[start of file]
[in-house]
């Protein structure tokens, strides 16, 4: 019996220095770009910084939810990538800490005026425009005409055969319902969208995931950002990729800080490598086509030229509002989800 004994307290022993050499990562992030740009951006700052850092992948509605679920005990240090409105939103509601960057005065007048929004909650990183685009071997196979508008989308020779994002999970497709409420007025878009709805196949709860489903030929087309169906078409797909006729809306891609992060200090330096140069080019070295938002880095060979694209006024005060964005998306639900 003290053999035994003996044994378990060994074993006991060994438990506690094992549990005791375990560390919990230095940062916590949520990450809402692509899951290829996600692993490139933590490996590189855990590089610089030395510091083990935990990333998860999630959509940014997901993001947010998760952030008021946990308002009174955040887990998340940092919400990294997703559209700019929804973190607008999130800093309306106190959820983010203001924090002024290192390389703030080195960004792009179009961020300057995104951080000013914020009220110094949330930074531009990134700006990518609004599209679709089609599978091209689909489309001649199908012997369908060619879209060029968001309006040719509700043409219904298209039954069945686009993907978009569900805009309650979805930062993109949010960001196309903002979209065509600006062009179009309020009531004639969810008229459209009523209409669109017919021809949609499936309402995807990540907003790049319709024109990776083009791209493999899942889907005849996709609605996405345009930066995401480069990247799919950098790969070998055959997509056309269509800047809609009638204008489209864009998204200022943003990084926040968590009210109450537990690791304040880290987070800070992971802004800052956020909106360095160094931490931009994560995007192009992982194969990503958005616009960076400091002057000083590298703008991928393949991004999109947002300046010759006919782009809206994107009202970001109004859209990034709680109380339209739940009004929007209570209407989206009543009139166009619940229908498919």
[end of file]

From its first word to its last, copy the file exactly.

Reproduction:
[in-house]
């Protein structure tokens, strides 16, 4: 019996220095770009910084939810990538800490005026425009005409055969319902969208995931950002990729800080490598086509030229509002989800 004994307290022993050499990562992030740009951006700052850092992948509605679920005990240090409105939103509601960057005065007048929004909650990183685009071997196979508008989308020779994002999970497709409420007025878009709805196949709860489903030929087309169906078409797909006729809306891609992060200090330096140069080019070295938002880095060979694209006024005060964005998306639900 003290053999035994003996044994378990060994074993006991060994438990506690094992549990005791375990560390919990230095940062916590949520990450809402692509899951290829996600692993490139933590490996590189855990590089610089030395510091083990935990990333998860999630959509940014997901993001947010998760952030008021946990308002009174955040887990998340940092919400990294997703559209700019929804973190607008999130800093309306106190959820983010203001924090002024290192390389703030080195960004792009179009961020300057995104951080000013914020009220110094949330930074531009990134700006990518609004599209679709089609599978091209689909489309001649199908012997369908060619879209060029968001309006040719509700043409219904298209039954069945686009993907978009569900805009309650979805930062993109949010960001196309903002979209065509600006062009179009309020009531004639969810008229459209009523209409669109017919021809949609499936309402995807990540907003790049319709024109990776083009791209493999899942889907005849996709609605996405345009930066995401480069990247799919950098790969070998055959997509056309269509800047809609009638204008489209864009998204200022943003990084926040968590009210109450537990690791304040880290987070800070992971802004800052956020909106360095160094931490931009994560995007192009992982194969990503958005616009960076400091002057000083590298703008991928393949991004999109947002300046010759006919782009809206994107009202970001109004859209990034709680109380339209739940009004929007209570209407989206009543009139166009619940229908498919």